In Saturday’s (11/26) New York Times, Daniel J. Wakin writes, “If music can salve the soul, imagine hearing it accompanied by the balm of a river’s undulations, the twinkle of the Manhattan skyline, the soothing flow of river traffic. Audiences at Bargemusic, the city’s floating concert hall moored at Fulton Ferry Landing in Brooklyn, have that experience several nights a week. … That is thanks to Olga Bloom, a violinist and violist who 35 years ago converted a coffee barge built in 1899 into a performance space dedicated to chamber music. Ms. Bloom died at a Manhattan nursing home on Thanksgiving Day, said Mark Peskanov, her hand-picked successor as Bargemusic’s director. She was 92 and suffered from dementia and heart problems, he said. … Bargemusic now has around 220 concerts on its yearly docket, so no matter what the season, there is usually something going on at the barge. …Early on, Ms. Bloom’s motivation was more practical: finding a place for struggling musicians in New York to escape the rat race of making a career, what she called the ‘combat zone.’ ‘For me, chamber music is the epitome of civilization,’ Ms. Bloom once said. ‘I wanted to create a place for them to perform in an environment that would nurture, rather than destroy, their creativity.’ ”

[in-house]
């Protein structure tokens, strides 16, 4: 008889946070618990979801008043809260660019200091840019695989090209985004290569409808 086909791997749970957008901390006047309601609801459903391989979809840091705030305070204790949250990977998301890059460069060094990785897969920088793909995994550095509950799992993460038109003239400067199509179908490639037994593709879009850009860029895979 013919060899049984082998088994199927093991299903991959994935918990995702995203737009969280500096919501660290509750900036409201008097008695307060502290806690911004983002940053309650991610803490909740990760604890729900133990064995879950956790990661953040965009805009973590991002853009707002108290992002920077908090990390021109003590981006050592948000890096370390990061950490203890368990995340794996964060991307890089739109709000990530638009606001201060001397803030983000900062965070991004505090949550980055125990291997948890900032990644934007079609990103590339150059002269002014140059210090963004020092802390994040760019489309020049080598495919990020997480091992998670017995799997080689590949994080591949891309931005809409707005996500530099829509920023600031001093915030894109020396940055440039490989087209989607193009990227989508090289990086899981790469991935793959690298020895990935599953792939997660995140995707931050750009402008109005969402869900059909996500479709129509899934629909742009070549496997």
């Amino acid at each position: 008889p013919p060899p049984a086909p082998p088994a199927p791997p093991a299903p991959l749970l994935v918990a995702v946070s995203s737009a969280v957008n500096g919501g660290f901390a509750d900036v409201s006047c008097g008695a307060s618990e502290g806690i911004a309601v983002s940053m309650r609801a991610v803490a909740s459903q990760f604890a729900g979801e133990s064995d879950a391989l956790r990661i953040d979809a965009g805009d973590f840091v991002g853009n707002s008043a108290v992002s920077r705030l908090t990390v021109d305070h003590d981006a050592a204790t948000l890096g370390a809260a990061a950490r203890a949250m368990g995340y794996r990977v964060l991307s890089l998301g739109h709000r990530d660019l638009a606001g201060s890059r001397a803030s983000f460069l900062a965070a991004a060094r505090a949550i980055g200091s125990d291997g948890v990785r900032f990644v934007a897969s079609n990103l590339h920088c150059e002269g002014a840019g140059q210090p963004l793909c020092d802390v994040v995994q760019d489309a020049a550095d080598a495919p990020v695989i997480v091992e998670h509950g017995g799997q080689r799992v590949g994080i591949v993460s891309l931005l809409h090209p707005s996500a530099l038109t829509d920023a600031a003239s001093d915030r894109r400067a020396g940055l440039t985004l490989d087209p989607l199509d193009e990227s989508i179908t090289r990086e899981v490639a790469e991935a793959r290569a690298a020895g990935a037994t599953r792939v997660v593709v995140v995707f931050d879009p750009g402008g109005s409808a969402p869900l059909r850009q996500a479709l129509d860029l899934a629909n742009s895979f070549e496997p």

Posted November 28, 2011